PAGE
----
Man holding his ears with noises around him. Hearing Loss

Can your work increase your risk of losing your hearing? It’s called occupational hearing loss and it is a very common problem. Certain work environments expose employees to loud noises that cost them their hearing without the right common sense precautions in place. Let’s review a few facts regarding occupational hearing loss and how it might factor into your job.

How Big of a Problem is Occupational Hearing Loss?

The Centers for Disease Control and Prevention estimates four million people in the United States work at jobs that expose them to damaging loud noise. It’s a problem most industries face but tends to be more common in:

  • Construction
  • Manufacturing
  • Carpentry
  • Plumbing
  • Entertainment

The CDC goes on to state that a carpenter subject to regular noise like pounding hammers could have the hearing of a 50-year old at the age of 25 because of the constant loud noise.

How Can This Occupational Hearing Loss Happen?

People diagnosed with job-related hearing loss deal with loud noise repeatedly at work that eventually damages the delicate mechanisms of the ears. Think about what it would be like to listen to a jackhammer every morning, only this one isn’t on the street outside your window. It sits just one meter away from you all day. The noise level of a jackhammer at that distance is around 120 dB.

The measuring of decibels looks beyond how loud something is, too. Decibels also figure in sound pressure and intensity. In the case of the ear-wrecking jackhammer, the real problem is vibrations. Sound enters the ear in waves that vibrate and anything over the 80 dB is a potential problem. If you are standing near the person using the jackhammer, you’ll probably have some temporary hearing loss at first. The person operating that jackhammer, though, will develop permanent hearing damage after constant exposure to this high decibel sound.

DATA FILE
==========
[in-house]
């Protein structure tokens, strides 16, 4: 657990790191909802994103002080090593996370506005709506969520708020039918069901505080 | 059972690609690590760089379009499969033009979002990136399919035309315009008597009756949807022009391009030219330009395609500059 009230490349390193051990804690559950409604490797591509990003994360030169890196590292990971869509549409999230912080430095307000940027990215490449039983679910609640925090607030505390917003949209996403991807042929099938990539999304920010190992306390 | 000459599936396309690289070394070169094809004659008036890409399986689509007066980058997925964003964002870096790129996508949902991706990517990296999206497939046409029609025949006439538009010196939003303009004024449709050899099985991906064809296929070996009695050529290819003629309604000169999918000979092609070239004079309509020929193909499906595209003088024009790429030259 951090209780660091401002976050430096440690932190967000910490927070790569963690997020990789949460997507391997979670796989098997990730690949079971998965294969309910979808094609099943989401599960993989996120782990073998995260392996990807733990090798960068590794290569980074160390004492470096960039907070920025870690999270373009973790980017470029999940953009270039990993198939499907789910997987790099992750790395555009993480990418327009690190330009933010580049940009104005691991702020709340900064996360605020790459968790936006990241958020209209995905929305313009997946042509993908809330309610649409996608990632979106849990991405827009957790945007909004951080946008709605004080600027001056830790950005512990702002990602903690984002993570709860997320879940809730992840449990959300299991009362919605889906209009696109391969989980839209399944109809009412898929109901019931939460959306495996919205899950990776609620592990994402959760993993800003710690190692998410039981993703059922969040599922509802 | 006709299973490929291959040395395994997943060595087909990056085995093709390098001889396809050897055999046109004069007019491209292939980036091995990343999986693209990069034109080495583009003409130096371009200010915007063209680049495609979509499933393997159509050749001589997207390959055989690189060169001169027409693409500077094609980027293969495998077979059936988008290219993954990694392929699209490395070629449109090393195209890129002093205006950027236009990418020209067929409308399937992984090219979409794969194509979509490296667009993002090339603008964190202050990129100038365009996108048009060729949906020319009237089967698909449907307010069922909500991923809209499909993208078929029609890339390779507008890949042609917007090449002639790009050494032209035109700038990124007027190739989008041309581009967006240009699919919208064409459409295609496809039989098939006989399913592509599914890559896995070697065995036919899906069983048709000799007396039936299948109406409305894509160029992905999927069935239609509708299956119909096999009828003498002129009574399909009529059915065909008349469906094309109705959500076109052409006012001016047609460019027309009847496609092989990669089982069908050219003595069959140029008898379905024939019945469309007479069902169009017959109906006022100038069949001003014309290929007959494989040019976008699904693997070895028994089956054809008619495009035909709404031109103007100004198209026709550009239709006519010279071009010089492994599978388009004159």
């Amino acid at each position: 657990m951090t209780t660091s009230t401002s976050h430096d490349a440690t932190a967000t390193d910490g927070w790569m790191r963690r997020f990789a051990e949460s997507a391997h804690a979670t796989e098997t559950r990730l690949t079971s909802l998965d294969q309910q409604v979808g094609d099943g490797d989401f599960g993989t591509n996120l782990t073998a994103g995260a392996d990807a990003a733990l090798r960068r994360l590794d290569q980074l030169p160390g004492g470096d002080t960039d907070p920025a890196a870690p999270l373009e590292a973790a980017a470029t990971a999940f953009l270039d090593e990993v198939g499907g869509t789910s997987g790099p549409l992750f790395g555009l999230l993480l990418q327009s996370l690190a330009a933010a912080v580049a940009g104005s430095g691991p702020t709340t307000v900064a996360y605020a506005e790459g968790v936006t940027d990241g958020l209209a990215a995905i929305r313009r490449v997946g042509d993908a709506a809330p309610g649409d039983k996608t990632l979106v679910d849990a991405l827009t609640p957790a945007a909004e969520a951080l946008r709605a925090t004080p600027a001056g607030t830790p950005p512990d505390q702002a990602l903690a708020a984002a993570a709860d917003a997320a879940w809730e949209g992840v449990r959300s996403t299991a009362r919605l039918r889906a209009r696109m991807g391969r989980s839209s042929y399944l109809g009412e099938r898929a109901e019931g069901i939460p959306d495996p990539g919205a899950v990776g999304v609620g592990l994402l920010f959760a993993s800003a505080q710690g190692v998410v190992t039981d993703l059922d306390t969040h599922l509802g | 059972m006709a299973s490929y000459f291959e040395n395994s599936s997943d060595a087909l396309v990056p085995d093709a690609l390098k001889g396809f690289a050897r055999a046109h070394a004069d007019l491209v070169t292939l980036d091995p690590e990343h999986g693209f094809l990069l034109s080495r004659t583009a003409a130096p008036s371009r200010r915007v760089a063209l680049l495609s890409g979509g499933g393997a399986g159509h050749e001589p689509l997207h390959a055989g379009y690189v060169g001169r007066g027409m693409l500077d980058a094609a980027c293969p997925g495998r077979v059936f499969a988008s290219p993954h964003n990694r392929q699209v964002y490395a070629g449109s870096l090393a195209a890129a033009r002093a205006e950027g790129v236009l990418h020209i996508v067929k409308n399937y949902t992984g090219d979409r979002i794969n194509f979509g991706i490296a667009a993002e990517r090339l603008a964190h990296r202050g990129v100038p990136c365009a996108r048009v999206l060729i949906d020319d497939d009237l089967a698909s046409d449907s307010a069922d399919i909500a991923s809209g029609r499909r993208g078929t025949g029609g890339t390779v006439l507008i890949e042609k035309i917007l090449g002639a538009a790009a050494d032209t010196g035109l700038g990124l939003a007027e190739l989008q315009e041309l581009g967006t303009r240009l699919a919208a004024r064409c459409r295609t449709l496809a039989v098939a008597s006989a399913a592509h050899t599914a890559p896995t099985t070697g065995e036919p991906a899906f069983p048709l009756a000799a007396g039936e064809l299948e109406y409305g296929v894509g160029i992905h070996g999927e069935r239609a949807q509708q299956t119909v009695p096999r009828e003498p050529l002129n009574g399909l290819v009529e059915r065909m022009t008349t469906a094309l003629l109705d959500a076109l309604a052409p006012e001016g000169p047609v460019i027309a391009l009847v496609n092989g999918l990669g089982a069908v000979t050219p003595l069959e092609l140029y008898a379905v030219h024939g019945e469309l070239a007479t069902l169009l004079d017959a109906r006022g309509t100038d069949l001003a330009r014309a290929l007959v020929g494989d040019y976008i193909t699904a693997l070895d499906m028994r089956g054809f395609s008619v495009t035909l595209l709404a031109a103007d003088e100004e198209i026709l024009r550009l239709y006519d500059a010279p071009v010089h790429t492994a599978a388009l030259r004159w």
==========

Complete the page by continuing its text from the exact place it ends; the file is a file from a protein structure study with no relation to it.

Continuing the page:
This ear trauma isn’t limited to excessive exposure, either. A onetime loud noise can do damage, too. Consider a firefighter standing next to a building that explodes. This person might have permanent hearing loss even though there isn’t constant exposure to sounds at that decibel level. The intense vibration created by the explosion is all it takes to cause damage.

Will You Be Able to Tell if You Have Occupational Hearing Loss?

Unfortunately, the main symptom of this problem is the hearing loss itself. This presents workers with considerable risk because the damage happens without them even realizing it. By the time they suffer hearing loss, it might be too late to take steps to protect their ears. If you start to hear even occasional ringing in your ears, especially after work, then it’s time to find ear protection such as ear plugs or muffs to use while on the job.

If you think you have an occupational hearing loss, schedule an appointment for a hearing test. This is a regular requirement in some industries. They expect their workers to have annual hearing exams and tests to ensure they are not losing their hearing. In fact, it is very common for bartenders and servers who work in clubs where ear protection would interfere with their job.

What Should You Do if You Have Occupational Hearing Loss

If you do think you have hearing issues related to work, take immediate measures to protect your ears. For some employees, that will mean changing jobs. Occupational hearing loss is progressive in most cases. You can limit the damage by avoiding loud noise in the future.

The next step is to schedule an appointment with us. If the hearing loss is conductive, meaning the nerves in the inner ear are intact, then wearing hearing aids will allow you to hear once again.

The best tool at your disposal when it comes to occupational hearing loss is prevention. If your job exposes you to loud noise, wear ear protection, but take precautions at home, as well. Don’t leave headphones on for long periods of time and protect your ears during recreational activities like shooting at the gun range. The things you do now will matter later in life when hearing naturally declines.

The site information is for educational and informational purposes only and does not constitute medical advice. To receive personalized advice or treatment, schedule an appointment.